Back when I worked on the stab trim gearbox at Boeing, it came time to put it on the test rig and load it up. The test engineers gleefully told me they were going to bust my design. So joy for me, I got to go to the shop and get my hands dirty testing it!
By the time I got there, they had my baby all mounted in the custom test rig, with a giant hydraulic ram all set to torture it. There was some adjustment needed, and I lept forward to make it. The union shop steward physically blocked me, and said I was not allowed to touch anything. I was only allowed to give directions to the union machinist there, and he would turn a wrench at my direction.
Jeez, what a killjoy moment for me.
Anyhow, to make a long story short, when they loaded up the gearbox with the ram, the test rig bent and broke, and that lovely gearbox just sat there. Nyah, nyah, nyah to the test engineers and back to the office building for me.
In real life the solution applied wouldn't be this one, nor the cheap fan, but some dude being paid peanuts to shake each box by hand.
If toothpaste was your primary cost (LOL, I'm sure its advertising, just like cars and videogames and movies) then if you sell 4 oz +/- 10% and the new scale lets you run continuously at exactly 3.61 oz rather than "around four or so" then you make almost 10% profit by selling exactly 3.61 oz as "about four plus or minus ten percent packages".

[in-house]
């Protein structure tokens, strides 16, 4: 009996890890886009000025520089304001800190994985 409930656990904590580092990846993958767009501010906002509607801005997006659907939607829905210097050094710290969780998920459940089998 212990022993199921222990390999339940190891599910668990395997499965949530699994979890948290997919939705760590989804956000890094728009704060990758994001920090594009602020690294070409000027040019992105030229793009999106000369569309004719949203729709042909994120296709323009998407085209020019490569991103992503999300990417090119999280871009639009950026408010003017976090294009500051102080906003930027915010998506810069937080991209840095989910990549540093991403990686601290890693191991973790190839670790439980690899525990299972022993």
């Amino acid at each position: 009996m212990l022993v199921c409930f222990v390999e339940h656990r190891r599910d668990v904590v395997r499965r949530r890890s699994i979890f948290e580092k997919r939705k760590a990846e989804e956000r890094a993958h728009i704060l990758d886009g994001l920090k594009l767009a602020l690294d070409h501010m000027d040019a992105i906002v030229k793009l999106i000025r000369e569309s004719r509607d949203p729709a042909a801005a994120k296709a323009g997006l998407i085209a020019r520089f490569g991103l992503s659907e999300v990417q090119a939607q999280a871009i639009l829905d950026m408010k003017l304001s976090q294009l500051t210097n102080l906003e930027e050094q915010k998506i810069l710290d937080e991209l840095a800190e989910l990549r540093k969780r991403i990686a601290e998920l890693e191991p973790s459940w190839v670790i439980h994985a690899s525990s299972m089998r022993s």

You can change it from a cheesy engineering / management joke into a CS discussion, so you're trying to copy one array into another, but sometimes you have an empty value and you want the output to be contiguous. Solutions?
Or a RTOS type question where you're wanting to squirt out exactly one value 44100 times per second... Solutions?
This made me giggle. Thank you Sir.
Use a CD player? :)
Also, the NASA vs Russian space pen vs pencil.
But in order to do that you have to effectively align incentives for them to solve the problems. If companies treat employees as disposable automatons, and do not allow them to share in the success of the business or benefit from improving workflows, they have no motivation for doing so.
So many companies shoot themselves in the foot by bringing in "experts" when the real experts are right there on their payrolls, but no one is asking them their opinions or creating a situation where they would be inclined to give them anyway.
I see people bringing up points like "What if the fan dies?" or "what if the weight of the boxes increases due to extra packaging?". IMHO, these arguments are invalid because of the same reason. Fan is not the solution.
I comfort myself with Teddy Roosevelt's "man in the arena" speech.
We also produced foil packs (like fast food ketchup packets). That machine was the coolest mechanical device I've ever worked with.